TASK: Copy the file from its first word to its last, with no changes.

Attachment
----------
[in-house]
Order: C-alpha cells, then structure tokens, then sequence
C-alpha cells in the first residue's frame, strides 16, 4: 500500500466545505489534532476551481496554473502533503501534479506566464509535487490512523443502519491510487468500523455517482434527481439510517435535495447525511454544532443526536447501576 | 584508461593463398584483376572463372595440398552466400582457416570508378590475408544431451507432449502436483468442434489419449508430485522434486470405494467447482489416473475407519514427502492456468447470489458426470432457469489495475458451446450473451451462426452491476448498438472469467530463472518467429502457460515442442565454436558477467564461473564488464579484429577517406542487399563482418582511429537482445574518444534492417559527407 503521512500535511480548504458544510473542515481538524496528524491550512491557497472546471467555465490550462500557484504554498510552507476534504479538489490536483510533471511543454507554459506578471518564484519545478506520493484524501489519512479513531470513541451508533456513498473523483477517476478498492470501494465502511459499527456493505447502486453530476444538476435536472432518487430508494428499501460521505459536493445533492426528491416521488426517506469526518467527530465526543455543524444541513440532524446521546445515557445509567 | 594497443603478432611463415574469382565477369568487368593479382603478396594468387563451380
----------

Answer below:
[in-house]
Order: C-alpha cells, then structure tokens, then sequence
C-alpha cells in the first residue's frame, strides 16, 4: 500500500466545505489534532476551481496554473502533503501534479506566464509535487490512523443502519491510487468500523455517482434527481439510517435535495447525511454544532443526536447501576 | 584508461593463398584483376572463372595440398552466400582457416570508378590475408544431451507432449502436483468442434489419449508430485522434486470405494467447482489416473475407519514427502492456468447470489458426470432457469489495475458451446450473451451462426452491476448498438472469467530463472518467429502457460515442442565454436558477467564461473564488464579484429577517406542487399563482418582511429537482445574518444534492417559527407 503521512500535511480548504458544510473542515481538524496528524491550512491557497472546471467555465490550462500557484504554498510552507476534504479538489490536483510533471511543454507554459506578471518564484519545478506520493484524501489519512479513531470513541451508533456513498473523483477517476478498492470501494465502511459499527456493505447502486453530476444538476435536472432518487430508494428499501460521505459536493445533492426528491416521488426517506469526518467527530465526543455543524444541513440532524446521546445515557445509567 | 594497443603478432611463415574469382565477369568487368593479382603478396594468387563451380